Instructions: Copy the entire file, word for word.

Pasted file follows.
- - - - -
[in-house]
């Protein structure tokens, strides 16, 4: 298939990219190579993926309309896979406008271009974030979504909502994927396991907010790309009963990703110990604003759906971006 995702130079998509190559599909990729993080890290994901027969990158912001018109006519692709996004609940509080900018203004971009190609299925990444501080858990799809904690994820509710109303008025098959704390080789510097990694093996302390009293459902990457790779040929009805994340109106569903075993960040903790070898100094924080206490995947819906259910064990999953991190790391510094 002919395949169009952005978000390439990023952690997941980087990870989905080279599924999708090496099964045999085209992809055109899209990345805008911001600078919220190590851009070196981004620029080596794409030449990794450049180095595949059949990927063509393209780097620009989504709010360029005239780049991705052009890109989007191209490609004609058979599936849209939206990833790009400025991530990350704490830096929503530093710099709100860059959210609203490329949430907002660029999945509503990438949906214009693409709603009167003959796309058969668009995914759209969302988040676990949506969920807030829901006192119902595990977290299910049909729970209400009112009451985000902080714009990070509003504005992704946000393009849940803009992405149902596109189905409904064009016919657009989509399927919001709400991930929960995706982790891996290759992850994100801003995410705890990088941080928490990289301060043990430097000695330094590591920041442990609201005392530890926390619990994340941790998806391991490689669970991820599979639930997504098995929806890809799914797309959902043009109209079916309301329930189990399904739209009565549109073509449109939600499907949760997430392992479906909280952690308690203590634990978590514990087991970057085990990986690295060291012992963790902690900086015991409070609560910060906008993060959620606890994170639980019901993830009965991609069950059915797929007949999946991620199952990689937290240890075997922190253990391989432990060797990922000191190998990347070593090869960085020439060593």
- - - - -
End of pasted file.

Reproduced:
[in-house]
């Protein structure tokens, strides 16, 4: 298939990219190579993926309309896979406008271009974030979504909502994927396991907010790309009963990703110990604003759906971006 995702130079998509190559599909990729993080890290994901027969990158912001018109006519692709996004609940509080900018203004971009190609299925990444501080858990799809904690994820509710109303008025098959704390080789510097990694093996302390009293459902990457790779040929009805994340109106569903075993960040903790070898100094924080206490995947819906259910064990999953991190790391510094 002919395949169009952005978000390439990023952690997941980087990870989905080279599924999708090496099964045999085209992809055109899209990345805008911001600078919220190590851009070196981004620029080596794409030449990794450049180095595949059949990927063509393209780097620009989504709010360029005239780049991705052009890109989007191209490609004609058979599936849209939206990833790009400025991530990350704490830096929503530093710099709100860059959210609203490329949430907002660029999945509503990438949906214009693409709603009167003959796309058969668009995914759209969302988040676990949506969920807030829901006192119902595990977290299910049909729970209400009112009451985000902080714009990070509003504005992704946000393009849940803009992405149902596109189905409904064009016919657009989509399927919001709400991930929960995706982790891996290759992850994100801003995410705890990088941080928490990289301060043990430097000695330094590591920041442990609201005392530890926390619990994340941790998806391991490689669970991820599979639930997504098995929806890809799914797309959902043009109209079916309301329930189990399904739209009565549109073509449109939600499907949760997430392992479906909280952690308690203590634990978590514990087991970057085990990986690295060291012992963790902690900086015991409070609560910060906008993060959620606890994170639980019901993830009965991609069950059915797929007949999946991620199952990689937290240890075997922190253990391989432990060797990922000191190998990347070593090869960085020439060593």